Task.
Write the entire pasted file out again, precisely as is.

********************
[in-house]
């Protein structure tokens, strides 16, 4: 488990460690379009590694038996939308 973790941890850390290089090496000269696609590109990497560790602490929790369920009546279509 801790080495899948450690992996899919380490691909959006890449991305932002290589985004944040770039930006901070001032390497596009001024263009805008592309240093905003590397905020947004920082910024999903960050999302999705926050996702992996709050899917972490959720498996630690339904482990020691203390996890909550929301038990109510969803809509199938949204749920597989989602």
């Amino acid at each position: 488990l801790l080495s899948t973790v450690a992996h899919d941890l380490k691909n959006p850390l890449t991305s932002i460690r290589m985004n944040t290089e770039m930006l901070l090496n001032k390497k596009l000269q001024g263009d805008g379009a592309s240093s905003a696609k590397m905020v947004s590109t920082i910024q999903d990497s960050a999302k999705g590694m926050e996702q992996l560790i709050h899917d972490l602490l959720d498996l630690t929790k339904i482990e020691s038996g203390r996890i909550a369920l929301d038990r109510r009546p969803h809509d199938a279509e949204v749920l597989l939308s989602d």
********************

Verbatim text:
[in-house]
């Protein structure tokens, strides 16, 4: 488990460690379009590694038996939308 973790941890850390290089090496000269696609590109990497560790602490929790369920009546279509 801790080495899948450690992996899919380490691909959006890449991305932002290589985004944040770039930006901070001032390497596009001024263009805008592309240093905003590397905020947004920082910024999903960050999302999705926050996702992996709050899917972490959720498996630690339904482990020691203390996890909550929301038990109510969803809509199938949204749920597989989602």
């Amino acid at each position: 488990l801790l080495s899948t973790v450690a992996h899919d941890l380490k691909n959006p850390l890449t991305s932002i460690r290589m985004n944040t290089e770039m930006l901070l090496n001032k390497k596009l000269q001024g263009d805008g379009a592309s240093s905003a696609k590397m905020v947004s590109t920082i910024q999903d990497s960050a999302k999705g590694m926050e996702q992996l560790i709050h899917d972490l602490l959720d498996l630690t929790k339904i482990e020691s038996g203390r996890i909550a369920l929301d038990r109510r009546p969803h809509d199938a279509e949204v749920l597989l939308s989602d």